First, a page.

USCIS Efforts Lead to Prison Sentence for Fremont Business Owner over Role in Visa Fraud Conspiracy and Other Crimes
SAN JOSE, Calif. – Thanks to the efforts of U.S. Citizenship and Immigration Services (USCIS), Venkat Guntipally was sentenced to 30 months in prison for his role in a conspiracy to commit several crimes including visa fraud, obstruction of justice, use of false documents and mail fraud.
A federal grand jury indicted Venkat Guntipally, 49, his wife, Sunitha Guntipally, 44, of Fremont, and two other defendants, Pratap “Bob” Kondamoori, 56, of Incline Village, Nev., and Sandhya Ramireddi, 58, of Pleasanton, in a 33-count indictment filed May 5, 2016. The indictment contains charges in connection with the submission of fraudulent applications for H-1B specialty-occupation work visas.
“USCIS is committed to combating instances of fraud, abuse and other nefarious activities threatening the integrity of our nation’s immigration system,” stated USCIS San Francisco District Director John Kramer. “This sentencing sends a strong message to anyone thinking about circumventing or violating our rule of law.”
Venkat Guntipally pleaded guilty on April 24, 2017, at which time he admitted that he and his wife founded and owned DS Soft Tech and Equinett, two employment-staffing companies for technology firms. In addition, Guntipally admitted that between approximately 2010 and 2014, he and his wife, together with others, submitted to the government more than one hundred fraudulent petitions for foreign workers to be placed at other purported companies. The end-client companies listed in the fraudulent H-1B applications either did not exist or never received the proposed H-1B workers. None of the listed companies ever intended to receive those H-1B workers. The scheme’s intended purpose was to create a pool of H-1B workers who then could be placed at legitimate employment positions in the Northern District of California and elsewhere. Through this scheme, Venkat Guntipally, along with his co-conspirators, gained an unfair advantage over competing employment-staffing firms, and the Guntipally’s earned millions in ill-gotten gains. Venkat Guntipally also admitted that he and his codefendants obstructed justice, including by directing workers to lie to investigators and by laundering money.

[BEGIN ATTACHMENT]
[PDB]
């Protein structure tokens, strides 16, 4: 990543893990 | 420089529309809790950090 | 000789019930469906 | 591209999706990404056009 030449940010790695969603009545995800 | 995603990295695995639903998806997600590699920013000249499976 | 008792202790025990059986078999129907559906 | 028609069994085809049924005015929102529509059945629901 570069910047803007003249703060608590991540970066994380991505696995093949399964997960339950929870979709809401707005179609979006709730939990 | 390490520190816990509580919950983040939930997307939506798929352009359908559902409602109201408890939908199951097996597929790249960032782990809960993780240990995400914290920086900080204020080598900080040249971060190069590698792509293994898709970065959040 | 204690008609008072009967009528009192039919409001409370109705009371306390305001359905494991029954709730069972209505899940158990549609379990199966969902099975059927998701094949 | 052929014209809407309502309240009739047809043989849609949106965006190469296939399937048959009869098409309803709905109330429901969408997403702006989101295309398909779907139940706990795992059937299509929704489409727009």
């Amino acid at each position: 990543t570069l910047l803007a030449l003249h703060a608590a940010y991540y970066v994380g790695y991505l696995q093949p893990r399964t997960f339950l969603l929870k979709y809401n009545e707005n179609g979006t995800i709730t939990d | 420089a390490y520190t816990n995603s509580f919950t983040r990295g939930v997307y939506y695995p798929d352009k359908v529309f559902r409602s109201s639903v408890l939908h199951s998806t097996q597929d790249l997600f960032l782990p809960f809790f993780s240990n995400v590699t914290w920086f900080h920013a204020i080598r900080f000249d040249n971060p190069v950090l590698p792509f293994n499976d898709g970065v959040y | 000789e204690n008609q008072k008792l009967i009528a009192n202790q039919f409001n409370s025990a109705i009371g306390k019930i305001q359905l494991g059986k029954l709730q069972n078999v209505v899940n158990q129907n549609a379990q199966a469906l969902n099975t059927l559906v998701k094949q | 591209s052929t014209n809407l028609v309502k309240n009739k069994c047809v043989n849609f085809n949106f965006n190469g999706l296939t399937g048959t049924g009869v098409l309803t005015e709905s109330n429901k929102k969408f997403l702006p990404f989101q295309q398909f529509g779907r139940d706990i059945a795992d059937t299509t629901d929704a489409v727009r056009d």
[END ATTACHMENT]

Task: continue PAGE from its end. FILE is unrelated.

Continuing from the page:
Venkat Guntipally was charged with one count of conspiracy, in violation of 18 U.S.C. § 371; ten counts of substantive visa fraud, in violation of 18 U.S.C. § 1546(a); seven counts of using false documents, in violation of 18 U.S.C. § 1001(a)(3); and four counts of mail fraud, in violation of 18 U.S.C. § 1341. He pleaded guilty to the conspiracy charge and the remaining charges were dismissed.
In addition to the prison term, the Judge ordered Venkat Guntipally to serve three years of supervised release and ordered him to forfeit $500,000. Venkat Guntipally was ordered to self-surrender on or before June 14, 2019.
All three of Venkat Guntipally’s co-defendants previously pleaded guilty to their respective roles in the scheme. Last year, Sunitha Guntipally was sentenced to 52 months in prison, Ramireddi to 14 months’ imprisonment, and Kondamoori to 20 months’ imprisonment for their respective conduct.
The prosecution is a result of collaboration between USCIS’s Office of Fraud Detection and National Security, the U.S. Department of State Diplomatic Security Service and Department of Homeland Security’s Homeland Security Investigations. The case was prosecuted by Assistant U.S. Attorney Jonas Lerman with the assistance of Laurie Worthen.